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Don Martin: Poilievre doesn't feel your pain, but he's sure good at communicating it

His pitch to voters doesn’t come from personal experience.

Pierre Poilievre’s outreach to average Canadians struggling against inflation, seeking a decent paycheque from a steady job and owning an affordable abode are challenges the Conservative leader has never endured himself.

Probably no other leader, including Justin Trudeau with his modest drama teacher resume, has landed in a party leadership with less real-world work experience than Poilievre, who did little more than spend a couple years as a political staffer on Parliament Hill before becoming an MP.

That’s when the 25-year-old started his MP career earning a $150,000-plus salary in 2004 dollars, which has risen in tandem with inflation and been boosted by the Official Opposition Leader bonus to peak at $286,000 now.

That also handed him something ‘ordinary Canadians’ could never hope to dream of achieving by age 31 -- a locked-in, platinum-grade, government-guaranteed pension with extraordinary benefits waiting for him when he turns 55.

And there’s no small irony to see Poilievre leading the feel-your-pain charge to find affordable housing while living in relative luxury of the well-staffed Official Opposition Leader’s mansion courtesy of taxpayers.

Normally the Liberals might be tempted to make political hay out of the dichotomy between their rival’s coddled lifestyle and ordinary Canadian lives except their leader lives a parallel track of incredible privilege.

But I digress.

File photo of Conservative MP Pierre Poilievre in the House of Commons in Ottawa on June 14, 2006. (CP PHOTO/Tom Hanson)

Convention a 'golden opportunity' for Poilievre

While he doesn’t feel your pain, Poilievre has proven apt at communicating it. And he is stepping onto the stage of the Conservative convention this weekend as leader of a party in poll-boosted ascendency.

It’s an important three-day event for the year-old leader, particularly Poilievre’s nationally-televised speech Friday cheered on by the helpful endorsement of former Progressive Conservative leader Peter MacKay, to start sealing the prime ministerial deal with voters.

Polling has Poilievre closing in on majority government support IF an election were held today. But it’s summer when polling can be warped by cottage-getaway distractions. Besides, the next election is increasingly likely to be two long years away, thanks to an NDP lifeboat deal the sinking Liberals are determined to keep afloat. And the Liberals haven’t even begun their inevitable fearmongering campaign against Poilievre.

But convention attention is a golden opportunity for Poilievre to go beyond the blame game and hammering home the glasses-gone, buff-bodied, heavily-advertised family-man image of an electoral combatant ready for battle.

It’s a time to start putting some policy muscle on that political facelift.

Federal Conservative Leader Pierre Poilievre (left) watches as Ontario Premier Doug Ford delivers remarks before the start of the Toronto Caribbean Carnival, on Saturday, August 5, 2023. THE CANADIAN PRESS/Chris Young

What are his ideas?

While he excels at opposing all things Justin Trudeau, that’s a campaign for opposition leader. To make a serious run for prime minister, Poilievre needs to propose ideas that will fly with at least 40 per cent of voters.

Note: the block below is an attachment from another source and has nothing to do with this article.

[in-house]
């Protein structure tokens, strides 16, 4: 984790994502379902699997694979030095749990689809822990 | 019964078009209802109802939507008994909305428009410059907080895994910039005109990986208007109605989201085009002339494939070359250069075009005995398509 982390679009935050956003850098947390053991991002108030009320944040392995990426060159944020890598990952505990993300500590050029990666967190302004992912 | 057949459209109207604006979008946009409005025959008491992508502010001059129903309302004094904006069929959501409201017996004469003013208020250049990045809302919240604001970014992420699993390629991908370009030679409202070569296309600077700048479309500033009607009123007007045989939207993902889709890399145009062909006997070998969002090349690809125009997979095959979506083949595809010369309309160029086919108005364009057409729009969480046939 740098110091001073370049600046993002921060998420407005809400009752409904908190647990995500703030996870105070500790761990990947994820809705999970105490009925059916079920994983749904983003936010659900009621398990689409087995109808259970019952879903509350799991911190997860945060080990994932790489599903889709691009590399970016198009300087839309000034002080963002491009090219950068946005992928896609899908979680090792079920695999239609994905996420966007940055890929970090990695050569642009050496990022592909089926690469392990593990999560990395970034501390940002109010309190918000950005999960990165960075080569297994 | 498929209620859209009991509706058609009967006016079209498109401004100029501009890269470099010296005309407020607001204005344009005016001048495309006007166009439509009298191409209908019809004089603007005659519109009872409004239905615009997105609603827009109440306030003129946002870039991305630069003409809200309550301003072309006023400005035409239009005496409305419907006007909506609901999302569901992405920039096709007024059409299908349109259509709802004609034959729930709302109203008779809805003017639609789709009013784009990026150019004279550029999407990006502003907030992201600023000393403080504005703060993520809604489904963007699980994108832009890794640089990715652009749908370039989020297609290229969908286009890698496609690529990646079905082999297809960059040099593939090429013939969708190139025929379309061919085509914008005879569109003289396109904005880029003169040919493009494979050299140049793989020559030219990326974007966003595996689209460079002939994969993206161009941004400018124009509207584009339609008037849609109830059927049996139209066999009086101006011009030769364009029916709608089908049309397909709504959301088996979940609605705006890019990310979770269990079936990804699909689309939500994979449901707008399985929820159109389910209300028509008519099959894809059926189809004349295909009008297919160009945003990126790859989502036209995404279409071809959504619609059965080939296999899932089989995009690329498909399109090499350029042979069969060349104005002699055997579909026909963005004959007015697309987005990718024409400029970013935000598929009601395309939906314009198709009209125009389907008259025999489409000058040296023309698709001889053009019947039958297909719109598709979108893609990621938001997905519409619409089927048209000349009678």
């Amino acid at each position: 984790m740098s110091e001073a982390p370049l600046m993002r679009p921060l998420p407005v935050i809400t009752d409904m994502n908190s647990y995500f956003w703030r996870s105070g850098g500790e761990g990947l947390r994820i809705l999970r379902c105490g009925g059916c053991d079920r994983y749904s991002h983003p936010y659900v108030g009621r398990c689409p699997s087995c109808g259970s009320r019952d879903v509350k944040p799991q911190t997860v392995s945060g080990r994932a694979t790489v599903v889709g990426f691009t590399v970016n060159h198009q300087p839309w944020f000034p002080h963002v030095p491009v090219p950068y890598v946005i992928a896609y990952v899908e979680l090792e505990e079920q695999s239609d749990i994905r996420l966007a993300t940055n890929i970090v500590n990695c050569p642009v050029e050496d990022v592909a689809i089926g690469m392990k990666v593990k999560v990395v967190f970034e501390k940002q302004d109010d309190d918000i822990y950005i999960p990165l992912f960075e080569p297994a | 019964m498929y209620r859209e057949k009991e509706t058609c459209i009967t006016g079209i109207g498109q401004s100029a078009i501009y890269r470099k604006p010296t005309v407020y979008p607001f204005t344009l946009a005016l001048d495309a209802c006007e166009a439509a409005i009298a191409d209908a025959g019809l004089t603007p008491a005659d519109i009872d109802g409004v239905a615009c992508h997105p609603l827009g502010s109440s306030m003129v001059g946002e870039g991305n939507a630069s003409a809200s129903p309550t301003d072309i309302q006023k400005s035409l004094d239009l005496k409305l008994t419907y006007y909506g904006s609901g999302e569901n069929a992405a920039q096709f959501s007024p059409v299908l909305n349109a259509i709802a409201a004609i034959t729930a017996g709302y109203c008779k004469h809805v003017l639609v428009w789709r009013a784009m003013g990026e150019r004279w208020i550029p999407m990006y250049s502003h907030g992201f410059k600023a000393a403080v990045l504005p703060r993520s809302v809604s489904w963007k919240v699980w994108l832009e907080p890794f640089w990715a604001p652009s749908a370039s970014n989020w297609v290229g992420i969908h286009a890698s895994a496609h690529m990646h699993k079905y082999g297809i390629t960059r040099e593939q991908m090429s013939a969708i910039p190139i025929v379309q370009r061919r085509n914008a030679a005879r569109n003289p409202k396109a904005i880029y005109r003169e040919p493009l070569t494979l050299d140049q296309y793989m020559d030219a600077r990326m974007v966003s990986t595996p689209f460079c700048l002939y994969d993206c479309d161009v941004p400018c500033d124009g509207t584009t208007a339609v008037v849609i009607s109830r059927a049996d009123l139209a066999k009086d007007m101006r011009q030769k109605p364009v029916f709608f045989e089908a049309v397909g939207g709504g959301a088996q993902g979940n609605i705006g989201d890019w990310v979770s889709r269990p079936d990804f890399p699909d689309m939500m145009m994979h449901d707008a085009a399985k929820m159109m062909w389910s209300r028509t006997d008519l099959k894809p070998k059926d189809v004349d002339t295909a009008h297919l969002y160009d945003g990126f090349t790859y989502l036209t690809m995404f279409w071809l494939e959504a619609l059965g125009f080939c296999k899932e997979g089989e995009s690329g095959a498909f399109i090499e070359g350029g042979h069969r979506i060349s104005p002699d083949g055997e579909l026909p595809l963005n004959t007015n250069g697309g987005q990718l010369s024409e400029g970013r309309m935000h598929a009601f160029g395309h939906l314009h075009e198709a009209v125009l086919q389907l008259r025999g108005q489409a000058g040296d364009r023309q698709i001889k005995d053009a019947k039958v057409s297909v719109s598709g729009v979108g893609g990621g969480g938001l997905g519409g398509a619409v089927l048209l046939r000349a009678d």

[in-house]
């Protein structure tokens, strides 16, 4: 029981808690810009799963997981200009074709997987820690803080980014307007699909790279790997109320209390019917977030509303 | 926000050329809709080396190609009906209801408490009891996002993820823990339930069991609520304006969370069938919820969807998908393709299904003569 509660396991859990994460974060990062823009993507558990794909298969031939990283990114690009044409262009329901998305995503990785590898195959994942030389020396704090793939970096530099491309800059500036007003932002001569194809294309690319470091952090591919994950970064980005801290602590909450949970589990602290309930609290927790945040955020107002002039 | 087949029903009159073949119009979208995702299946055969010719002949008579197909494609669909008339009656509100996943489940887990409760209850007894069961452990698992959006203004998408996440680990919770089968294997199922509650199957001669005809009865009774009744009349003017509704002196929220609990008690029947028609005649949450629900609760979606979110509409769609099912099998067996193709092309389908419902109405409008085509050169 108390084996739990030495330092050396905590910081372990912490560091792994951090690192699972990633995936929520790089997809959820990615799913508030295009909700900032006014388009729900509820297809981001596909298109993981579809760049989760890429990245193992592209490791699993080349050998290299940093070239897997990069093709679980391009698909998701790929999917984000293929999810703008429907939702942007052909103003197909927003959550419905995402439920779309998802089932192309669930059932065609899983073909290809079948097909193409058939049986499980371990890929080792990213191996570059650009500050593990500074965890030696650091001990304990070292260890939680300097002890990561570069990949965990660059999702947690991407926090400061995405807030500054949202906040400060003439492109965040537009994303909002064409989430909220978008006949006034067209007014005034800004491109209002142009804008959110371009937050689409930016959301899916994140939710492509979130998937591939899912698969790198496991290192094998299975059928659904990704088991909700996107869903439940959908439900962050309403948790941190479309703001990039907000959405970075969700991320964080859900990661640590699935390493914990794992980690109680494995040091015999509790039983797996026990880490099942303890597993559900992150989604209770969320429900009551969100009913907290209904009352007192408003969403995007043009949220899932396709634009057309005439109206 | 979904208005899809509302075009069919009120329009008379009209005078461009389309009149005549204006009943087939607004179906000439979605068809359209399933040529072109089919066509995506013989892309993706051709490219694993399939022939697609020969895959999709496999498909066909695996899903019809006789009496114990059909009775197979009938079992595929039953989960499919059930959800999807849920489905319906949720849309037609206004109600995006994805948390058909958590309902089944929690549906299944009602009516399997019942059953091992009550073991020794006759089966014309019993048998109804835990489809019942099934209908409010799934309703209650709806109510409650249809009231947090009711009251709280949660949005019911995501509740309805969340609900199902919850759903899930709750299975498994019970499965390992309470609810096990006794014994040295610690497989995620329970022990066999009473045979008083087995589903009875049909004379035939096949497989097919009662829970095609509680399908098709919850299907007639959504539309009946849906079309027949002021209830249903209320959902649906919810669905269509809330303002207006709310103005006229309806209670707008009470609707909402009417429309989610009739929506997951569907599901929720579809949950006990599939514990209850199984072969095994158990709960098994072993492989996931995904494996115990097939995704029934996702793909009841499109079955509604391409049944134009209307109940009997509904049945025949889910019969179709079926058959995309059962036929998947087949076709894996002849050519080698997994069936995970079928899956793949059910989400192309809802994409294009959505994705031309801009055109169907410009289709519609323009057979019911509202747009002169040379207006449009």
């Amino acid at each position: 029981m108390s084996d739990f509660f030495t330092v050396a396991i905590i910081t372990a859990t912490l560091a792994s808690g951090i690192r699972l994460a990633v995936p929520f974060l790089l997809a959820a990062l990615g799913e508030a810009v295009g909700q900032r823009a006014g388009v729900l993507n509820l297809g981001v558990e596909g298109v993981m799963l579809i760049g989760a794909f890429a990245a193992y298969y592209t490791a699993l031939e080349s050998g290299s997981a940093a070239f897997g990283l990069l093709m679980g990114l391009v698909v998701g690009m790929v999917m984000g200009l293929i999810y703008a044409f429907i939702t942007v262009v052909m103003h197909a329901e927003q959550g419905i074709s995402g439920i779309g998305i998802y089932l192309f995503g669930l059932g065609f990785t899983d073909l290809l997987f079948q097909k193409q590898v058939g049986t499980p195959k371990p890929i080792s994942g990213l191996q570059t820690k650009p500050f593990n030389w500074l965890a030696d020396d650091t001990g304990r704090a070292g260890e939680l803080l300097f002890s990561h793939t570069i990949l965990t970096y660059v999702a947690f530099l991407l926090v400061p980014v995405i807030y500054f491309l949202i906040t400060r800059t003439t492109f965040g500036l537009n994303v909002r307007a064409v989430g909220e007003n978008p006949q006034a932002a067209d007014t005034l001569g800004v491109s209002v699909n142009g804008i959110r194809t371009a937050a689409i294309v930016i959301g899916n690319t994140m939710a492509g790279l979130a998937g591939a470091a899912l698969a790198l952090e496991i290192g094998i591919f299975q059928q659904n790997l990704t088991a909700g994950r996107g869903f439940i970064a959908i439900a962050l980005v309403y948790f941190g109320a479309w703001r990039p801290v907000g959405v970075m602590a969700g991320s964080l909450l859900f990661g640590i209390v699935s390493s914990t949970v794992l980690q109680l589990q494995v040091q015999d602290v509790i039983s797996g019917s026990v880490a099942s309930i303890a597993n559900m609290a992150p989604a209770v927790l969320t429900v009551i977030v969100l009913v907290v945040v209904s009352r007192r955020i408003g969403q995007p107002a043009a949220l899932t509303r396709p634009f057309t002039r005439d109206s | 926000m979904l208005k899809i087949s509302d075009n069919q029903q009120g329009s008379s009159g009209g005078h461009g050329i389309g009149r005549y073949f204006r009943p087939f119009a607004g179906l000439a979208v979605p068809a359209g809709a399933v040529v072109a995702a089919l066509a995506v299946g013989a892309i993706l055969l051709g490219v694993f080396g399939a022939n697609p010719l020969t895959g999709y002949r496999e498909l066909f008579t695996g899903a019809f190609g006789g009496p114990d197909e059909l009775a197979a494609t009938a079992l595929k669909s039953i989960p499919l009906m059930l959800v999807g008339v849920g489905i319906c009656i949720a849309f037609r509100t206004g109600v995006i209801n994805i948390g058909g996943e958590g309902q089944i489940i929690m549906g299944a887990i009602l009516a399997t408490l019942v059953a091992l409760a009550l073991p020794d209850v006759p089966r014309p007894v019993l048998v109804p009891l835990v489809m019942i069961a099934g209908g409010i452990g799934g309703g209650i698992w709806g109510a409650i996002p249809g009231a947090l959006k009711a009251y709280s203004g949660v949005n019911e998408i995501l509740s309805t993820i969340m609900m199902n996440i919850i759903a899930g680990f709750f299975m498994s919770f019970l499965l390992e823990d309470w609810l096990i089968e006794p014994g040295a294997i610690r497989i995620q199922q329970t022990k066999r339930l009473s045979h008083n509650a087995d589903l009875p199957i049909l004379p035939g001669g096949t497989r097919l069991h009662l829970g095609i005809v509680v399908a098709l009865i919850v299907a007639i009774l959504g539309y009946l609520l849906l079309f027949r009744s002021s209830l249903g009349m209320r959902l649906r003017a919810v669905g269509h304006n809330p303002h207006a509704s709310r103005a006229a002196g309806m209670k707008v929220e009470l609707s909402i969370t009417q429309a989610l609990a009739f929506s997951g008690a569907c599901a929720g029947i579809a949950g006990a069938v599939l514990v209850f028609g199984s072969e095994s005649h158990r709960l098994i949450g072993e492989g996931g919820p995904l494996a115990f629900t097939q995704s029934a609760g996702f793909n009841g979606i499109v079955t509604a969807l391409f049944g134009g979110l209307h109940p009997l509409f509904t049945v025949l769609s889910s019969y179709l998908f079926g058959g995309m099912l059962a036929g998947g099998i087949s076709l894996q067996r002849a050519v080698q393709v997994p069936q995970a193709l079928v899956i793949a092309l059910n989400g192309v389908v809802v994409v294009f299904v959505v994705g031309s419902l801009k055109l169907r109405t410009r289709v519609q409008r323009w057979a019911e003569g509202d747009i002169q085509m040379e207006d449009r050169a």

Of course, it’s great fun to bash the Bank of Canada governor for boosting interest rates to tame inflation, pledge to axe the carbon tax and blame demon gatekeepers for every bureaucratic obstruction to throwing up affordable housing boom on every vacant lot.

But is this wannabe prime minister suggesting he’d interfere in monetary policy? Is he going to knock down the current government’s climate change plan without having one himself after this crazy summer? And how to unleash a house-building frenzy without protective bureaucrats when any rush to mass construction clearly requires adult supervision, as Ontario Premier Doug Ford so dangerously discovered in his greenbelt housing debacle.

So far, Poilievre seems disinclined to pivot policy in any direction, partly because his own MPs are worried their nominations to carry the Conservative banner into the next election will face the wrath of forces further right should party positions soften. I’m told it’s a fear regularly raised behind caucus doors.

But as Poilievre reigns over his first convention, there’s little doubt that the snivelling political operative who regularly called me 20 years ago to complain about negative coverage of then-boss Canadian Alliance leader Stockwell Day is grown up and ready for a prime-time showdown.

His annoying smugness and self-righteous snark are increasingly suppressed while that image of him as the briefcase-carrying high school nerd who bullies shoved into lockers is starting to fade.

Then there’s the refusal of his greatest asset to go away, that being the toxified brand of Prime Minister Justin Trudeau.

If he does indeed seek a fourth term, even the most cautious bookie would, under current circumstances, have to rate Poilievre the odds-on favourite to win the next election.

That would allow the 1999 winner of a Magna International’s “As Prime Minister I Would…” essay contest to fill in the blanks with a vision he should start articulating now.

That’s the bottom line.



ANALYSIS What do the policies Poilievre's party passed say about the Conservatives' future?

Conservative Leader Pierre Poilievre spent the summer speaking about housing affordability, a core focus that attendees at the party's Quebec City convention were quick to praise him for. But by the end of the weekend, delegates opted to instead pass policies on contentious social issues. What does that say about the Conservatives' future?



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